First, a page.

Vietnam has a long, war-torn history and is physically an elongated, beautiful and diverse country. Both history and geography have had a dramatic impact on the people. There are significant differences across generations and between provinces.

Nowadays, the culture of Vietnamese people is a topic that little written about. However, there still have many cultural values which have existed for very long time till now, and it will be very excited for who want to understand Vietnam culture, especially for foreign tourists travel to Vietnam. Therefore, Vietnam culture has also become an important point attracting tours in Vietnam.
Coming here , visitors will be impressed by the culture – the water culture.
For centuries, land, water and people of the Mekong Delta have lived as one.
the Mekong Delta of Vietnam
The rainy season inevitably comes with river erosion. Some people wonder why others still build houses on river and canal banks despite the danger. The reasons are numerous: A lack of housing land; these locations are ideal for trade; or their homes have been there for generations, thus breeding familiarity. Nonetheless, there seem to be other profound reasons that we sometimes do not thoroughly comprehend, such as “the water culture!”
Residents of the Mekong Delta have seen water since the moment they were born. When they started learning to walk is when they also began to play with water. The childhood memories of quite a few are imprinted with the sight of water, bathing in the river or rain or launching paper boats.
While growing up, many already helped their families choose the tides to paddle around or to water rice fields. Some simply sat on the river bank, gazing at the rippling moonlight whenever a fish bit the bait. There are also plenty of brides who have to take hours-long boat trips on the river when leaving for their husbands’ homes, and anxious grooms fearing the late flow of the tide would delay their journeys to pick up their brides.
Water also offers gathering locations for the community to trade, which gradually turns into floating markets. Therefore, wherever rivers and canals converge, there is a market, such as Nga Bay (Seven-junction) market. Wherever rivers and roads meet, a market emerges. Walking along the roads of the Mekong Delta, it is easy to spot a market right on a bridge slope.
For generations, the Mekong Delta inhabitants have regarded water and land as one. Where there is land, or water, there are houses. Traffic, trade, transport and fishing activities are just as dynamic as they are on land.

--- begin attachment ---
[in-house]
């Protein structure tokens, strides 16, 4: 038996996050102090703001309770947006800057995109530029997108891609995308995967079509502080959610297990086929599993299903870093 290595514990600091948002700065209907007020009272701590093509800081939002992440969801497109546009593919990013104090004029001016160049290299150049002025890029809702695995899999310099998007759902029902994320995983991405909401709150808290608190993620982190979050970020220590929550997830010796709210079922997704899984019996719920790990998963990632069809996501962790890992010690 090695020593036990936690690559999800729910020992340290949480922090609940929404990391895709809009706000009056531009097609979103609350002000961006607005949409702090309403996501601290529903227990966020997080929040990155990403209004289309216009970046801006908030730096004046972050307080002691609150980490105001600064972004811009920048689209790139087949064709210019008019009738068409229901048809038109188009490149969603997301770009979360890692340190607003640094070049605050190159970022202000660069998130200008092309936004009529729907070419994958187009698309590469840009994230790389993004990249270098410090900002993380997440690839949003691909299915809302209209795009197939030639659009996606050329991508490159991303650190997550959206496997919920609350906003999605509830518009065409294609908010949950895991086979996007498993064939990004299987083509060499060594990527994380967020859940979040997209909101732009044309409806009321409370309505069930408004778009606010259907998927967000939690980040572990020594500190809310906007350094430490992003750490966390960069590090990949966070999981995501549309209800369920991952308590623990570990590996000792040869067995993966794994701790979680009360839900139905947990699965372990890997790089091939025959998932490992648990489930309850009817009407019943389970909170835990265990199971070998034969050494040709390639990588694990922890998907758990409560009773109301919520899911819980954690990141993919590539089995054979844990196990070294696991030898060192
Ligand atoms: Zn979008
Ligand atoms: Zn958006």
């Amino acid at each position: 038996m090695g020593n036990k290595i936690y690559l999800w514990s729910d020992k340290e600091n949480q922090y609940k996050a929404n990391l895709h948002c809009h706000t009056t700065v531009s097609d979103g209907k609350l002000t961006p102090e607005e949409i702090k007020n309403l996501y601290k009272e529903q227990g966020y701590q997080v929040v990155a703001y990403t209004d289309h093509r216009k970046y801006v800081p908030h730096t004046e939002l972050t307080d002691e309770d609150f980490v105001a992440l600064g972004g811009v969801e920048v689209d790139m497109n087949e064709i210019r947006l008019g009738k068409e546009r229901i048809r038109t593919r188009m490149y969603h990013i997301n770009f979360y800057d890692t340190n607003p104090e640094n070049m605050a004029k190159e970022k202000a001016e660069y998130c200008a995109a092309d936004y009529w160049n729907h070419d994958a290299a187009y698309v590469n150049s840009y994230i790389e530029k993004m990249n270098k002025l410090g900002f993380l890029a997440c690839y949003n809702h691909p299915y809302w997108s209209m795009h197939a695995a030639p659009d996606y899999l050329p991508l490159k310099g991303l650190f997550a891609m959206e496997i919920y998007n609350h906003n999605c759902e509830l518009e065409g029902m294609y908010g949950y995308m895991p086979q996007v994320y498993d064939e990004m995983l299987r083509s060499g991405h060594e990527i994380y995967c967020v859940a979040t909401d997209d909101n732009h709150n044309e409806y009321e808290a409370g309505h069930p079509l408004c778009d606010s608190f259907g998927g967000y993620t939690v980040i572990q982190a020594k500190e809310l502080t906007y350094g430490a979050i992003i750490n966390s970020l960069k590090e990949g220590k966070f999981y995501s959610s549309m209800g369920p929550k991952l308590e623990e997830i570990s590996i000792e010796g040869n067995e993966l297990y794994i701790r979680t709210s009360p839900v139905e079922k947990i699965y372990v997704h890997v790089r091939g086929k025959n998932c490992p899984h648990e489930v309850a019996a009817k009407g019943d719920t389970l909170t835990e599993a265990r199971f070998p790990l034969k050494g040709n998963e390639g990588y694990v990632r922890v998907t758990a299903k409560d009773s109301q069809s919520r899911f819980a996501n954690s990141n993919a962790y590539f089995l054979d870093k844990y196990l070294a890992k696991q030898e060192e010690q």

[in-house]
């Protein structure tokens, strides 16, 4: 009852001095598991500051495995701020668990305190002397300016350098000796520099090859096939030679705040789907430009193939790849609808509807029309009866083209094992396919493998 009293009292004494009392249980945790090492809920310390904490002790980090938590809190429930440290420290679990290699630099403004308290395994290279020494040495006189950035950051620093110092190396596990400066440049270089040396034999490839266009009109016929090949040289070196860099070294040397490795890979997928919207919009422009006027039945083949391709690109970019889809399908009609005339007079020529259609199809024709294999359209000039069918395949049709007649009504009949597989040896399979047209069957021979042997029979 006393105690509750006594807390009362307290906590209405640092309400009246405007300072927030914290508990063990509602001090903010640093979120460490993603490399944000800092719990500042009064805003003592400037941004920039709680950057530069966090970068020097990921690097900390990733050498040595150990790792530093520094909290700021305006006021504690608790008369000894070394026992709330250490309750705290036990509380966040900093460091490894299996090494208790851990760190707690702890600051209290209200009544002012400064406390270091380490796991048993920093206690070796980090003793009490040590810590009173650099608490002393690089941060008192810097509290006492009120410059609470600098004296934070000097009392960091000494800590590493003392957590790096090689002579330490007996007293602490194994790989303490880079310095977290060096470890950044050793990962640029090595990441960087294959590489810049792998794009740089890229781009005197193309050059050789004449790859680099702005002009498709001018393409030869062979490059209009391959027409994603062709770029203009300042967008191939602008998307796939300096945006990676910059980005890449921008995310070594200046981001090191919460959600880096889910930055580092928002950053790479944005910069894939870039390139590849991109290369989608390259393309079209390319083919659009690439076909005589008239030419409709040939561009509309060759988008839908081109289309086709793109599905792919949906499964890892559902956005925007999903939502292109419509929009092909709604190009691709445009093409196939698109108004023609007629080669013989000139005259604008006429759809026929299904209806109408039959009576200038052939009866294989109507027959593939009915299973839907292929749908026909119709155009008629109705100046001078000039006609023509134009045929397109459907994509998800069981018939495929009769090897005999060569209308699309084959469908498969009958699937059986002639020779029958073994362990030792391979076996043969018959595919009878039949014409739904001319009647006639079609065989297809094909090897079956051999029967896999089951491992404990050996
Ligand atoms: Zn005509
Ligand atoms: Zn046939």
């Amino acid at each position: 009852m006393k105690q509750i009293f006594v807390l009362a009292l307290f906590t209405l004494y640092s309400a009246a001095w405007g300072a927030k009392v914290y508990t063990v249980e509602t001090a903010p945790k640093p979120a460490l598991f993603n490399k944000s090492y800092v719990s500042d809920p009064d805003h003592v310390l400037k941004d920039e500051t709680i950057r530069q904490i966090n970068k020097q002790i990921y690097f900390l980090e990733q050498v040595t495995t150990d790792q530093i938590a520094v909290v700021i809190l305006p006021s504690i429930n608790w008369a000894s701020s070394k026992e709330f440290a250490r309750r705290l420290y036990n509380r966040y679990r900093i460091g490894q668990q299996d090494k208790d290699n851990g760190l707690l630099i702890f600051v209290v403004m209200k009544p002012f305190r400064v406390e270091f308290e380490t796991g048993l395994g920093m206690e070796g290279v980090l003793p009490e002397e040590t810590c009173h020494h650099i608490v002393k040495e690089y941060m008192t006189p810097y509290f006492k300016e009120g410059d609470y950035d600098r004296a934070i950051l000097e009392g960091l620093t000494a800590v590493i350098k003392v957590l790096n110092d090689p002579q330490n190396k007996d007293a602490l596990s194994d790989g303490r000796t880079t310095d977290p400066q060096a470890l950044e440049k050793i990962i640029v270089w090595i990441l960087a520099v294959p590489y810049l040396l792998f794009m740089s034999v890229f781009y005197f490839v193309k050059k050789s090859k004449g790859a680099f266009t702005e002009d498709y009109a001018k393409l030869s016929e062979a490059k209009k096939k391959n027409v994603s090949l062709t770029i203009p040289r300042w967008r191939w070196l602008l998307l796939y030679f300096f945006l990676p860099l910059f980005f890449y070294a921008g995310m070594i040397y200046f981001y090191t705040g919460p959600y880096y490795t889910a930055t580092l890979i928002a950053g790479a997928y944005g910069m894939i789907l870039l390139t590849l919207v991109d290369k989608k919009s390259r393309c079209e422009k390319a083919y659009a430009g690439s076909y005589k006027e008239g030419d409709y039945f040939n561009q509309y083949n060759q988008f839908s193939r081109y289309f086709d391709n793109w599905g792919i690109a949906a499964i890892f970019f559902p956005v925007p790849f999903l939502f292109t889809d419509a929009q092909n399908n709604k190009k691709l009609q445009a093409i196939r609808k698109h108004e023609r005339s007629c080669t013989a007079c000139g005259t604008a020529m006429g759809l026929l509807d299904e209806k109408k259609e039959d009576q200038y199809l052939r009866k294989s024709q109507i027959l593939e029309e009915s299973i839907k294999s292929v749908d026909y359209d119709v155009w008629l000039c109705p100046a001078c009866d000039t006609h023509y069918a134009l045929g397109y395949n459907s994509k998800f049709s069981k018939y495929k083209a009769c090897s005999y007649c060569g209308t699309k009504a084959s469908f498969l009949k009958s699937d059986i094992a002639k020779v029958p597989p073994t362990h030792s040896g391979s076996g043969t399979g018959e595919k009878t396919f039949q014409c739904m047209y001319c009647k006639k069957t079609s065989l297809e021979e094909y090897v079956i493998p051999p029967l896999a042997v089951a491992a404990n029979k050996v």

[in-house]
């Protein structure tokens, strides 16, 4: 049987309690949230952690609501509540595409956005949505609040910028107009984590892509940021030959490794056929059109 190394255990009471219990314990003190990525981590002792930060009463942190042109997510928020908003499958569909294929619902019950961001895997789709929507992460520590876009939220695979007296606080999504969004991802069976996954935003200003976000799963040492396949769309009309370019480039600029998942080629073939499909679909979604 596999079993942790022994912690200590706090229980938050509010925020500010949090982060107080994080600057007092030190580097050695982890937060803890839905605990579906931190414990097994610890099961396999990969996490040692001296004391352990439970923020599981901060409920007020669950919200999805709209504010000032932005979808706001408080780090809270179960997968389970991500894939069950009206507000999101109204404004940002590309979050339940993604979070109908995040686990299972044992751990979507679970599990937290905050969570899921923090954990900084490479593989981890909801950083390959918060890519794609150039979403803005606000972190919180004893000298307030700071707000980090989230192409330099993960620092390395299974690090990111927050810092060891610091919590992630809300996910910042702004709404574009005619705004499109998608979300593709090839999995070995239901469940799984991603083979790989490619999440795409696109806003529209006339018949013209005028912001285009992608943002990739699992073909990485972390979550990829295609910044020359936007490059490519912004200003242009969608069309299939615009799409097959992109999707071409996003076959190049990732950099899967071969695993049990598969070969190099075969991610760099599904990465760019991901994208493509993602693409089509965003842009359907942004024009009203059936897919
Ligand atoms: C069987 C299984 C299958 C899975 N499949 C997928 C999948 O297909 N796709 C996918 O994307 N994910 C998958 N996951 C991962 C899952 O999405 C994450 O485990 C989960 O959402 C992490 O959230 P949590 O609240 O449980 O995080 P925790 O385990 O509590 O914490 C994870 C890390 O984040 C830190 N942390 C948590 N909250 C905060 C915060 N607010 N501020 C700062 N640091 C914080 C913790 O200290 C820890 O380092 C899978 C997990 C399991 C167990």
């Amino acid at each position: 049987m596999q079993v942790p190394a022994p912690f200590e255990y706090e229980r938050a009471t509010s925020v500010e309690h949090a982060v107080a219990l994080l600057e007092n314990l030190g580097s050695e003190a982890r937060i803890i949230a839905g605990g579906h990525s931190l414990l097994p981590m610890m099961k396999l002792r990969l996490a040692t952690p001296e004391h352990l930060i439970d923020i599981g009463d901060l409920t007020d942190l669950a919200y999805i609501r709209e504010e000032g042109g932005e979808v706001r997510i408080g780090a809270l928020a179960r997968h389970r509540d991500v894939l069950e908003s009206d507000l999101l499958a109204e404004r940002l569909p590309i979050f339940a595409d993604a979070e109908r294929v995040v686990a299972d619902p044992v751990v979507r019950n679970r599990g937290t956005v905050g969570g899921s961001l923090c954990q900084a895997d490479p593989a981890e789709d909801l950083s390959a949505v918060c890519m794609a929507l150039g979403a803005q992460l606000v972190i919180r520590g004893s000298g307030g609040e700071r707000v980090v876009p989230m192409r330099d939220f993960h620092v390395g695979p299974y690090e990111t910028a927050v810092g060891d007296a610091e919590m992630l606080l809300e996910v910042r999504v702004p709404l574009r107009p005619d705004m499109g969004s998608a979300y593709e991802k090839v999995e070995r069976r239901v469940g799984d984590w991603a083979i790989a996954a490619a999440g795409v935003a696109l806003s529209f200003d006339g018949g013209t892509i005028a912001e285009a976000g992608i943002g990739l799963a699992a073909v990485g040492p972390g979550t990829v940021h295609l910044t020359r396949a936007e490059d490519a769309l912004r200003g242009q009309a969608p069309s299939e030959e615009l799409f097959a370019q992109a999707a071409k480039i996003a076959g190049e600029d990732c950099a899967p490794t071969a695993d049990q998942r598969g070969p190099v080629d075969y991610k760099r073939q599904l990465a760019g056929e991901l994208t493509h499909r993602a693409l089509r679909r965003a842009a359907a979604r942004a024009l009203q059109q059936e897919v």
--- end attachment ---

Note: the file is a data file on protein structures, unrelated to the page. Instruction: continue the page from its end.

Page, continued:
Thus, houses built close to one another along rivers and canals are always within eyesight. Where there is less risk of flooding during high-tide season, people build houses on the ground; where the water is deep, stilt houses will be built. Boats are parked right beneath such houses for the convenience of transport as well as shelter from the sun or rain.
The reason why water is friendly to people and people are not afraid of it is because it brings people a great deal of free services. These include daily activities; growing rice, fruit and vegetables; raising poultry, fish and shrimps; even for deacidifying and desalinating fields, ponds and farms.
When troubled by sorrow, worries, business losses or frequently sick children, people also rely on water flows to bring away the bad luck. Offerings include incense sticks and candles, which are all put on a raft made of banana trees and decorated with colorful flags and flowers. The raft is then launched into the river, which is known as worshiping the river deity.
The mingling of land, water and human beings for centuries runs deep in the veins of the Mekong Delta people, making them free, determined and fearless. Invaluable life experiences have been summed up and passed on to succeeding generations through folk sayings, such as “Flowing water will wear away stone,” or “Shore pushed by water eventually collapses.” Such proverbs carry philosophical meanings and educate people about self-discipline, treatment of others as well as nature.
Although we are living in an industrial era, it seems the culture of water still sustains its value.
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